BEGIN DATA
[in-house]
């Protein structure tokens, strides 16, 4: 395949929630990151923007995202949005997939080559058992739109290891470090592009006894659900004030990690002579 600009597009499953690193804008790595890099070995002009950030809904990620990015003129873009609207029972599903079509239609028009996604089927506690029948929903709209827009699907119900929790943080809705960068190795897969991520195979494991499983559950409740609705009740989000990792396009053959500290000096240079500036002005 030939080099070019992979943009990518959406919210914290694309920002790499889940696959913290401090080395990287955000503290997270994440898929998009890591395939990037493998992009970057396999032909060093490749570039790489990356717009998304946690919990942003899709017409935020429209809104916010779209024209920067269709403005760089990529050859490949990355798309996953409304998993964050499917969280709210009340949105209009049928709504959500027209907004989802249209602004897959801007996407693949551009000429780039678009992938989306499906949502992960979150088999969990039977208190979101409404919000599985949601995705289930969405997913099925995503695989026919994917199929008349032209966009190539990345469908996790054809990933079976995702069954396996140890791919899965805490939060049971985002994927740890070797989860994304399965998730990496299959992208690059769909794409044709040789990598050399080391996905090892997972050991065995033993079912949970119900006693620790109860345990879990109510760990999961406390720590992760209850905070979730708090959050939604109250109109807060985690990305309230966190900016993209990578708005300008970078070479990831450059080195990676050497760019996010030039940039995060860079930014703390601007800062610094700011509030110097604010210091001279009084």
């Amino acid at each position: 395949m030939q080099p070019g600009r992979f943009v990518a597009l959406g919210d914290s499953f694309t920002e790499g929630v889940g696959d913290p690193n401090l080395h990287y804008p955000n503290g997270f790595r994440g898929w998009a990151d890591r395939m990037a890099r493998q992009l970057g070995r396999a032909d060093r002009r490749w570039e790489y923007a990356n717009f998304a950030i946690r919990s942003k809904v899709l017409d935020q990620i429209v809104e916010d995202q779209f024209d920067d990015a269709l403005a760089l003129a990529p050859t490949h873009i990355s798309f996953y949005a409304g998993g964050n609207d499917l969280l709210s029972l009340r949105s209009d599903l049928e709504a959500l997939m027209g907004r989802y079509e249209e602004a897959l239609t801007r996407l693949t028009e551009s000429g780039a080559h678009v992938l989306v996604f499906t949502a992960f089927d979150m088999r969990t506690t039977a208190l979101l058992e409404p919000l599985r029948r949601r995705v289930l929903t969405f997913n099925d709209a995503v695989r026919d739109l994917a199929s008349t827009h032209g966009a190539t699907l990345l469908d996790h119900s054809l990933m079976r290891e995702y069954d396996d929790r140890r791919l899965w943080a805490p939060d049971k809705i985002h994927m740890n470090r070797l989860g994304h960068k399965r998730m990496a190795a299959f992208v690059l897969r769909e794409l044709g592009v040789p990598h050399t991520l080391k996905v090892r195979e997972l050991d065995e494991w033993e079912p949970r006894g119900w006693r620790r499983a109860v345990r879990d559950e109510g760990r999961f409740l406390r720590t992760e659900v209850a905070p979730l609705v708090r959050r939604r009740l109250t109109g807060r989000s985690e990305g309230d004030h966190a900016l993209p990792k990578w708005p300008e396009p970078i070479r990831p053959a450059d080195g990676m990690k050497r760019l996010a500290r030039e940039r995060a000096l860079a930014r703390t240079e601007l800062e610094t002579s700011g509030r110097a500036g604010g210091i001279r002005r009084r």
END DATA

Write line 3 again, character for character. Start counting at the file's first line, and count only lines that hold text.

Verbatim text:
């Amino acid at each position: 395949m030939q080099p070019g600009r992979f943009v990518a597009l959406g919210d914290s499953f694309t920002e790499g929630v889940g696959d913290p690193n401090l080395h990287y804008p955000n503290g997270f790595r994440g898929w998009a990151d890591r395939m990037a890099r493998q992009l970057g070995r396999a032909d060093r002009r490749w570039e790489y923007a990356n717009f998304a950030i946690r919990s942003k809904v899709l017409d935020q990620i429209v809104e916010d995202q779209f024209d920067d990015a269709l403005a760089l003129a990529p050859t490949h873009i990355s798309f996953y949005a409304g998993g964050n609207d499917l969280l709210s029972l009340r949105s209009d599903l049928e709504a959500l997939m027209g907004r989802y079509e249209e602004a897959l239609t801007r996407l693949t028009e551009s000429g780039a080559h678009v992938l989306v996604f499906t949502a992960f089927d979150m088999r969990t506690t039977a208190l979101l058992e409404p919000l599985r029948r949601r995705v289930l929903t969405f997913n099925d709209a995503v695989r026919d739109l994917a199929s008349t827009h032209g966009a190539t699907l990345l469908d996790h119900s054809l990933m079976r290891e995702y069954d396996d929790r140890r791919l899965w943080a805490p939060d049971k809705i985002h994927m740890n470090r070797l989860g994304h960068k399965r998730m990496a190795a299959f992208v690059l897969r769909e794409l044709g592009v040789p990598h050399t991520l080391k996905v090892r195979e997972l050991d065995e494991w033993e079912p949970r006894g119900w006693r620790r499983a109860v345990r879990d559950e109510g760990r999961f409740l406390r720590t992760e659900v209850a905070p979730l609705v708090r959050r939604r009740l109250t109109g807060r989000s985690e990305g309230d004030h966190a900016l993209p990792k990578w708005p300008e396009p970078i070479r990831p053959a450059d080195g990676m990690k050497r760019l996010a500290r030039e940039r995060a000096l860079a930014r703390t240079e601007l800062e610094t002579s700011g509030r110097a500036g604010g210091i001279r002005r009084r």